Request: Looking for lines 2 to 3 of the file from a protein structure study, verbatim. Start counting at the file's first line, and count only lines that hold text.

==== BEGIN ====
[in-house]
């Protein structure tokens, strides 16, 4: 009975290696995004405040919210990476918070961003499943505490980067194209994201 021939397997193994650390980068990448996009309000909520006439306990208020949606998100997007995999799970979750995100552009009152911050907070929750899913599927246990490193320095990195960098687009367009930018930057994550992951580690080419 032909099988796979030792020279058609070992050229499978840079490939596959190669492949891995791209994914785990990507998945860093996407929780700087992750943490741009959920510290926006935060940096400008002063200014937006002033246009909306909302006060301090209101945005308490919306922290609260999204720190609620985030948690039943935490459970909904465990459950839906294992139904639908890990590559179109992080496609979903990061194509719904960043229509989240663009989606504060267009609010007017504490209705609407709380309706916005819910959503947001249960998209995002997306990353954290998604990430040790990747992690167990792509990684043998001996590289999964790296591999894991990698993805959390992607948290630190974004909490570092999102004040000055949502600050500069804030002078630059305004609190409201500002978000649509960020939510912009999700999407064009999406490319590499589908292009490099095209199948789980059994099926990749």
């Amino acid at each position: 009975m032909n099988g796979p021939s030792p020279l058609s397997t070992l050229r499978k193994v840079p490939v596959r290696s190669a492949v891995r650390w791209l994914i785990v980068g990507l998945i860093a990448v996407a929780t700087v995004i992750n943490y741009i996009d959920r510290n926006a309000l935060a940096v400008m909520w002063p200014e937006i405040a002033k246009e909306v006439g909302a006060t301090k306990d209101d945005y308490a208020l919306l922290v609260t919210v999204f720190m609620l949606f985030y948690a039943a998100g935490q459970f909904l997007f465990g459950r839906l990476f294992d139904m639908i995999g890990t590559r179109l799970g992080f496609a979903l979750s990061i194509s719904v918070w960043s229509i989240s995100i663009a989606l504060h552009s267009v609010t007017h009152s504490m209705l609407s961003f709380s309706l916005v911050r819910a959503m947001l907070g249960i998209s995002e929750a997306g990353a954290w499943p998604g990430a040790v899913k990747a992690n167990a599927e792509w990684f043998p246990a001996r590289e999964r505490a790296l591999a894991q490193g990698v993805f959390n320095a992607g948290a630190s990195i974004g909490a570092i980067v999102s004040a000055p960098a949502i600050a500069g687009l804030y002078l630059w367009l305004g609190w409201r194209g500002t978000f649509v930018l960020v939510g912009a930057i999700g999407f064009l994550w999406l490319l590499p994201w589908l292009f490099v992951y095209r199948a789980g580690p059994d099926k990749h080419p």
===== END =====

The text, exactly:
């Protein structure tokens, strides 16, 4: 009975290696995004405040919210990476918070961003499943505490980067194209994201 021939397997193994650390980068990448996009309000909520006439306990208020949606998100997007995999799970979750995100552009009152911050907070929750899913599927246990490193320095990195960098687009367009930018930057994550992951580690080419 032909099988796979030792020279058609070992050229499978840079490939596959190669492949891995791209994914785990990507998945860093996407929780700087992750943490741009959920510290926006935060940096400008002063200014937006002033246009909306909302006060301090209101945005308490919306922290609260999204720190609620985030948690039943935490459970909904465990459950839906294992139904639908890990590559179109992080496609979903990061194509719904960043229509989240663009989606504060267009609010007017504490209705609407709380309706916005819910959503947001249960998209995002997306990353954290998604990430040790990747992690167990792509990684043998001996590289999964790296591999894991990698993805959390992607948290630190974004909490570092999102004040000055949502600050500069804030002078630059305004609190409201500002978000649509960020939510912009999700999407064009999406490319590499589908292009490099095209199948789980059994099926990749």
């Amino acid at each position: 009975m032909n099988g796979p021939s030792p020279l058609s397997t070992l050229r499978k193994v840079p490939v596959r290696s190669a492949v891995r650390w791209l994914i785990v980068g990507l998945i860093a990448v996407a929780t700087v995004i992750n943490y741009i996009d959920r510290n926006a309000l935060a940096v400008m909520w002063p200014e937006i405040a002033k246009e909306v006439g909302a006060t301090k306990d209101d945005y308490a208020l919306l922290v609260t919210v999204f720190m609620l949606f985030y948690a039943a998100g935490q459970f909904l997007f465990g459950r839906l990476f294992d139904m639908i995999g890990t590559r179109l799970g992080f496609a979903l979750s990061i194509s719904v918070w960043s229509i989240s995100i663009a989606l504060h552009s267009v609010t007017h009152s504490m209705l609407s961003f709380s309706l916005v911050r819910a959503m947001l907070g249960i998209s995002e929750a997306g990353a954290w499943p998604g990430a040790v899913k990747a992690n167990a599927e792509w990684f043998p246990a001996r590289e999964r505490a790296l591999a894991q490193g990698v993805f959390n320095a992607g948290a630190s990195i974004g909490a570092i980067v999102s004040a000055p960098a949502i600050a500069g687009l804030y002078l630059w367009l305004g609190w409201r194209g500002t978000f649509v930018l960020v939510g912009a930057i999700g999407f064009l994550w999406l490319l590499p994201w589908l292009f490099v992951y095209r199948a789980g580690p059994d099926k990749h080419p």